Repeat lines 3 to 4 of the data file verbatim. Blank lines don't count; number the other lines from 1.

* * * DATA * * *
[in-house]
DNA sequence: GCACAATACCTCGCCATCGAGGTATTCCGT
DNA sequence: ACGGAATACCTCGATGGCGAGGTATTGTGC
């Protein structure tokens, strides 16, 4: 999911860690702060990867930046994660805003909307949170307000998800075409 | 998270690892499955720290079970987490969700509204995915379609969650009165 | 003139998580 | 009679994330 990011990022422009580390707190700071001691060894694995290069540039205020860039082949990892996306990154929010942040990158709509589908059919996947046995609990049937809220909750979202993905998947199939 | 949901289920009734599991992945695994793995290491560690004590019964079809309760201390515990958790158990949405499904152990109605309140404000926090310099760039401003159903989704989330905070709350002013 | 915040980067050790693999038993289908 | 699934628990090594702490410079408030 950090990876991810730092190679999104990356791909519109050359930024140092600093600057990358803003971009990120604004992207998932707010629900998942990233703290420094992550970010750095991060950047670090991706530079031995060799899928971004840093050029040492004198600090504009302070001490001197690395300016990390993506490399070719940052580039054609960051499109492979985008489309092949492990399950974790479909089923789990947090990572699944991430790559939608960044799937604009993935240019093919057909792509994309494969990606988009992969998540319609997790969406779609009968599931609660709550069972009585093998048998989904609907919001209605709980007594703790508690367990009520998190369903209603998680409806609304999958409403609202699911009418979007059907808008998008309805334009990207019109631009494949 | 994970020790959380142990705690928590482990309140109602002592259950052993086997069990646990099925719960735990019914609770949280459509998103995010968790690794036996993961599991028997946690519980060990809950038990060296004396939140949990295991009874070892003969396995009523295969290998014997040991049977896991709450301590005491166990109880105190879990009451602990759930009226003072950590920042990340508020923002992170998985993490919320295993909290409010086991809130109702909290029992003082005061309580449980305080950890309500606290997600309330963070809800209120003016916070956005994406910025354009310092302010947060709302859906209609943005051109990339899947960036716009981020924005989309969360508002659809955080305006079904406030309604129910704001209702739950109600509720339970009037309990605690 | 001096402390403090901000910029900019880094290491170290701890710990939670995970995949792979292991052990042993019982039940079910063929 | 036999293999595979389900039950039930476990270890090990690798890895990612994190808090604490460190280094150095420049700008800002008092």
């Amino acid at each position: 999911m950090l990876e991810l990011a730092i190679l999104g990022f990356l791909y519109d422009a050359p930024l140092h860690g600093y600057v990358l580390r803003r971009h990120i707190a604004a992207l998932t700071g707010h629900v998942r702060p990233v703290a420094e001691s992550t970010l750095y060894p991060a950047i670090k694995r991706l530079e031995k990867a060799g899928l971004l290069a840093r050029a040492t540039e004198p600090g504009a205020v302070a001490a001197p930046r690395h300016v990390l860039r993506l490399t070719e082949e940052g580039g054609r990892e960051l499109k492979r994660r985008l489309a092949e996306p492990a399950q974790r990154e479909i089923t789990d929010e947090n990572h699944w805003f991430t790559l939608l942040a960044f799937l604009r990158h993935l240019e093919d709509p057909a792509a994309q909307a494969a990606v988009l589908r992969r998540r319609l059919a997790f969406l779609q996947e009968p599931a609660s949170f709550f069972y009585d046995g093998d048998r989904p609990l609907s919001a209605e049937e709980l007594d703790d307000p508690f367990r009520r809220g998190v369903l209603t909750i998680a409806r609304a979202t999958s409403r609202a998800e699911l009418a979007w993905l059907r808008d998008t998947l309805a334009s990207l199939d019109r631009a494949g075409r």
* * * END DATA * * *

DNA sequence: ACGGAATACCTCGATGGCGAGGTATTGTGC
């Protein structure tokens, strides 16, 4: 999911860690702060990867930046994660805003909307949170307000998800075409 | 998270690892499955720290079970987490969700509204995915379609969650009165 | 003139998580 | 009679994330 990011990022422009580390707190700071001691060894694995290069540039205020860039082949990892996306990154929010942040990158709509589908059919996947046995609990049937809220909750979202993905998947199939 | 949901289920009734599991992945695994793995290491560690004590019964079809309760201390515990958790158990949405499904152990109605309140404000926090310099760039401003159903989704989330905070709350002013 | 915040980067050790693999038993289908 | 699934628990090594702490410079408030 950090990876991810730092190679999104990356791909519109050359930024140092600093600057990358803003971009990120604004992207998932707010629900998942990233703290420094992550970010750095991060950047670090991706530079031995060799899928971004840093050029040492004198600090504009302070001490001197690395300016990390993506490399070719940052580039054609960051499109492979985008489309092949492990399950974790479909089923789990947090990572699944991430790559939608960044799937604009993935240019093919057909792509994309494969990606988009992969998540319609997790969406779609009968599931609660709550069972009585093998048998989904609907919001209605709980007594703790508690367990009520998190369903209603998680409806609304999958409403609202699911009418979007059907808008998008309805334009990207019109631009494949 | 994970020790959380142990705690928590482990309140109602002592259950052993086997069990646990099925719960735990019914609770949280459509998103995010968790690794036996993961599991028997946690519980060990809950038990060296004396939140949990295991009874070892003969396995009523295969290998014997040991049977896991709450301590005491166990109880105190879990009451602990759930009226003072950590920042990340508020923002992170998985993490919320295993909290409010086991809130109702909290029992003082005061309580449980305080950890309500606290997600309330963070809800209120003016916070956005994406910025354009310092302010947060709302859906209609943005051109990339899947960036716009981020924005989309969360508002659809955080305006079904406030309604129910704001209702739950109600509720339970009037309990605690 | 001096402390403090901000910029900019880094290491170290701890710990939670995970995949792979292991052990042993019982039940079910063929 | 036999293999595979389900039950039930476990270890090990690798890895990612994190808090604490460190280094150095420049700008800002008092």